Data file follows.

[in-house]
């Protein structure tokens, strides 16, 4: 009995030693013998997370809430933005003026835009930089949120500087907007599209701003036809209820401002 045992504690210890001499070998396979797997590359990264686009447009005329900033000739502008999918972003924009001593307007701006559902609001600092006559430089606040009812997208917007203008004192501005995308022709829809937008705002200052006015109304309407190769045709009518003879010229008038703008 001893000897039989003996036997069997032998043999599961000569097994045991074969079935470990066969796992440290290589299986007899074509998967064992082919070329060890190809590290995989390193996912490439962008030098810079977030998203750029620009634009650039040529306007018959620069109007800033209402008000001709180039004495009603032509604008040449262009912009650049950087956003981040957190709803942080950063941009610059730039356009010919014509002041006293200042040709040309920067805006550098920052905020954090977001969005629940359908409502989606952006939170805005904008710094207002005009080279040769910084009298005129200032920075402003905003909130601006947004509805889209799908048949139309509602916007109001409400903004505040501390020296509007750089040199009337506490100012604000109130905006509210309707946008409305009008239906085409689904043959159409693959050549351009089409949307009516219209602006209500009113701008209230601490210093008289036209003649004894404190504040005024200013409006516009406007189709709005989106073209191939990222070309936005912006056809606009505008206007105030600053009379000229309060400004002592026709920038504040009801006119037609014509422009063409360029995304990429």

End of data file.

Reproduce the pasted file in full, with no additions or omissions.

[in-house]
């Protein structure tokens, strides 16, 4: 009995030693013998997370809430933005003026835009930089949120500087907007599209701003036809209820401002 045992504690210890001499070998396979797997590359990264686009447009005329900033000739502008999918972003924009001593307007701006559902609001600092006559430089606040009812997208917007203008004192501005995308022709829809937008705002200052006015109304309407190769045709009518003879010229008038703008 001893000897039989003996036997069997032998043999599961000569097994045991074969079935470990066969796992440290290589299986007899074509998967064992082919070329060890190809590290995989390193996912490439962008030098810079977030998203750029620009634009650039040529306007018959620069109007800033209402008000001709180039004495009603032509604008040449262009912009650049950087956003981040957190709803942080950063941009610059730039356009010919014509002041006293200042040709040309920067805006550098920052905020954090977001969005629940359908409502989606952006939170805005904008710094207002005009080279040769910084009298005129200032920075402003905003909130601006947004509805889209799908048949139309509602916007109001409400903004505040501390020296509007750089040199009337506490100012604000109130905006509210309707946008409305009008239906085409689904043959159409693959050549351009089409949307009516219209602006209500009113701008209230601490210093008289036209003649004894404190504040005024200013409006516009406007189709709005989106073209191939990222070309936005912006056809606009505008206007105030600053009379000229309060400004002592026709920038504040009801006119037609014509422009063409360029995304990429």